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When violence comes home


Heaps of daffodils, roses and tulips crowded the sidewalk of a Petaluma elementary school where a second-grade teacher should have returned to class last Monday.

Kim Conover knew she needed to protect herself from her estranged husband. The 43-year-old mother of four called 911 on three occasions, twice asked for restraining orders and twice began divorce proceedings. Then, as many victims of domestic violence do, she changed her mind.

Her actions showed a yearning to work things out within her family. She would not get that chance.

Kevin Conover, 41, walked up to his wife, the mother of their 21-month-old twins, and shot her last Sunday on a Petaluma street in broad daylight. He then turned the revolver on himself.

The shocking explosion of violence is all too familiar in Sonoma County.

Since 2005, one out of five killings in Sonoma County was committed by husbands, boyfriends, girlfriends and wives against their partners.

The people involved were couples with decades of marriage between them, young lovers and parents of young children.

They were immigrants and people born and raised in Sonoma County. They were teachers, house cleaners, landscapers, psychiatrists and technicians.

The killings left at least 13 young children without one or both of their parents.

The deaths are the most extreme outcome of domestic violence that quietly occurs every day in Sonoma County. It is a crime that cuts across social, ethnic and economic lines, presenting agonizing decisions for the people involved in the turmoil and the advocates, police, judges and prosecutors trying to stop the pervasive problem.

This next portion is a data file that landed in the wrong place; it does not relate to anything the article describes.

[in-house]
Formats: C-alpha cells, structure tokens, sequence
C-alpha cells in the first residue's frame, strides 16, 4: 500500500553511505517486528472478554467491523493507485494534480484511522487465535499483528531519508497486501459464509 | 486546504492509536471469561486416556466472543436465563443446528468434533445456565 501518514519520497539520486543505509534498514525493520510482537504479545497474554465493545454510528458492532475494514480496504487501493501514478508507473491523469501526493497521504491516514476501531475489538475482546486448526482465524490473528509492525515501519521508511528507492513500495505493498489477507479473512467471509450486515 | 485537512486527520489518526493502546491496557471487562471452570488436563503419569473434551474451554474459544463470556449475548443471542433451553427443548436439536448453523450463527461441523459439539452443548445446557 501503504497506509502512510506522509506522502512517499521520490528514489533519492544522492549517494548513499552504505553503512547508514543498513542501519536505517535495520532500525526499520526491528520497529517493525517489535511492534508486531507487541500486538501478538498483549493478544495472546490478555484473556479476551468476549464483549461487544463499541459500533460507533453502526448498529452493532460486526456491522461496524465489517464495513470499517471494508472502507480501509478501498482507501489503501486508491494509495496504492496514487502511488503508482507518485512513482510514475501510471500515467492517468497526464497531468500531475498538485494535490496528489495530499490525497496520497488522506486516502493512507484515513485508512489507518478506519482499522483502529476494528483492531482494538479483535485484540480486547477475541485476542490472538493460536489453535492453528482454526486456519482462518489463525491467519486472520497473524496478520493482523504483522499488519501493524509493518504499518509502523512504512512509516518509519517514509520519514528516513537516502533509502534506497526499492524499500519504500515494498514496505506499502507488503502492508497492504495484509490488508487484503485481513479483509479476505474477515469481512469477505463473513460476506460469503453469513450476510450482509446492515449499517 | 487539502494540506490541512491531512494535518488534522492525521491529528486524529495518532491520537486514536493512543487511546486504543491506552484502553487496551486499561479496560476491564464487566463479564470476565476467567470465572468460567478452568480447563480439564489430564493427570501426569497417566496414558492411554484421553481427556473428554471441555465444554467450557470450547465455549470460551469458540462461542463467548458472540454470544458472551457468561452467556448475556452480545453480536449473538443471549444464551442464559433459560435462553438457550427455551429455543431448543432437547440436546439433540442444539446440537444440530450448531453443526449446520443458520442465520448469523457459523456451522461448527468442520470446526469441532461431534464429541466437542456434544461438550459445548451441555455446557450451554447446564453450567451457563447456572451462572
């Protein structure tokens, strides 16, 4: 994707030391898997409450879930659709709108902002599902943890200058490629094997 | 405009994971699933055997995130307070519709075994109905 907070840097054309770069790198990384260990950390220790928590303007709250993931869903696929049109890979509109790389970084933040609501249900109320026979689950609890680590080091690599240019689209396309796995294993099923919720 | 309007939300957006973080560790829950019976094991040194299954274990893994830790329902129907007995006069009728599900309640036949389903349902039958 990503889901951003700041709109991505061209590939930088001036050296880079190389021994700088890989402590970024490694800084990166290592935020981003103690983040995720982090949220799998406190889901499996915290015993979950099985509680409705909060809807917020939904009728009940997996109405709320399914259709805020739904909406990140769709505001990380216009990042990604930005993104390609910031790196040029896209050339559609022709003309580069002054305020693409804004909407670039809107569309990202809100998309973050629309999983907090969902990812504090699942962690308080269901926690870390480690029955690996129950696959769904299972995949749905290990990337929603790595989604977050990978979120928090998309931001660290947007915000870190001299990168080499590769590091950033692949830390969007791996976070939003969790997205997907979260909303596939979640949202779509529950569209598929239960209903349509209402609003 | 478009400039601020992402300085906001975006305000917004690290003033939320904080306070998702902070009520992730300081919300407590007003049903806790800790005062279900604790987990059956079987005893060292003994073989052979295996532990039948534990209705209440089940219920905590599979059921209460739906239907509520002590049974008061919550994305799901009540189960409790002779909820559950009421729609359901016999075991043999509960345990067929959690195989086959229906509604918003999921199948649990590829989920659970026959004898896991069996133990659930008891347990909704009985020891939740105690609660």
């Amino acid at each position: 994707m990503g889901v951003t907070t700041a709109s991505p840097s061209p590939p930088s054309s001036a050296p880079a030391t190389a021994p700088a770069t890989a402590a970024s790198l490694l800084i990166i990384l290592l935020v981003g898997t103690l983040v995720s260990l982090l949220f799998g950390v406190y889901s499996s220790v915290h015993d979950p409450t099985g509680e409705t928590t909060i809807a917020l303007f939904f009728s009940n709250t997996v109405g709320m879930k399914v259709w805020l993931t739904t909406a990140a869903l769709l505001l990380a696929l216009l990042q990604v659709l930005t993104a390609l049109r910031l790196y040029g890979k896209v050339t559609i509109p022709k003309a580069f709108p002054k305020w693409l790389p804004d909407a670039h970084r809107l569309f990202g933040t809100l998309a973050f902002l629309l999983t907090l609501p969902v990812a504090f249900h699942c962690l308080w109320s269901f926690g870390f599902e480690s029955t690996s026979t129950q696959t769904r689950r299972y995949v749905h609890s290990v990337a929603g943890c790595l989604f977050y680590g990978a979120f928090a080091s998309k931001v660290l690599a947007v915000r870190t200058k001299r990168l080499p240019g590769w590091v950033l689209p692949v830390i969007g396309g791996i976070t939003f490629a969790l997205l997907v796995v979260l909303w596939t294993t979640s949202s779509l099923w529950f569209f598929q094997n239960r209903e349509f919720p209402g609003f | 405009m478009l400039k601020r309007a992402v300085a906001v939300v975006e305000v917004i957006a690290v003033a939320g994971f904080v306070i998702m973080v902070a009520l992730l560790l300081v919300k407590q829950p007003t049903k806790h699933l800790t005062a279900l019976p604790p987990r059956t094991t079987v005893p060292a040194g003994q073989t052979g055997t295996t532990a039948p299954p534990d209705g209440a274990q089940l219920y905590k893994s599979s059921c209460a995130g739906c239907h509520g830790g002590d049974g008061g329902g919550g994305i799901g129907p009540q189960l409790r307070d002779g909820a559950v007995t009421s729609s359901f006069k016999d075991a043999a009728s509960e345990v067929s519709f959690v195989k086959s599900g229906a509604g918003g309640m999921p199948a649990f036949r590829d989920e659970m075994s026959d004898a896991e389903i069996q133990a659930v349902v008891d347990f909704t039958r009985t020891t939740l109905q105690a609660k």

About twice every day, Sonoma County judges issue temporary restraining orders related to domestic violence.

And about eight people each day call the domestic violence crisis hotline operated by the YWCA, which runs the county's only shelter for battered women. Last year, YWCA staff helped 71 women and 140 children flee abusive partners or parents.

About 10 percent of 911 calls to the Santa Rosa Police Department were for domestic disturbances.

"It is every day, it is a couple times an hour sometimes," said Santa Rosa Police Sgt. John Snetsinger, who runs the department's domestic violence unit.

Onus on victims

The onus is often on victims to take a stand against their abusers, even as they grapple with issues surrounding children, money and property.

"The victim has to decide they're ready," said Jennifer Lake, director of operations for the YWCA.

The Conover case has directed attention to the way police and the courts respond to domestic disputes. Judges on two occasions denied Conover's request for restraining orders against her husband.

Neither District Attorney Jill Ravitch nor Rene Chouteau, presiding judge of the Sonoma County Superior Court, had fully reviewed the police and court reports by Friday to evaluate how Conover's last request for a restraining order was handled.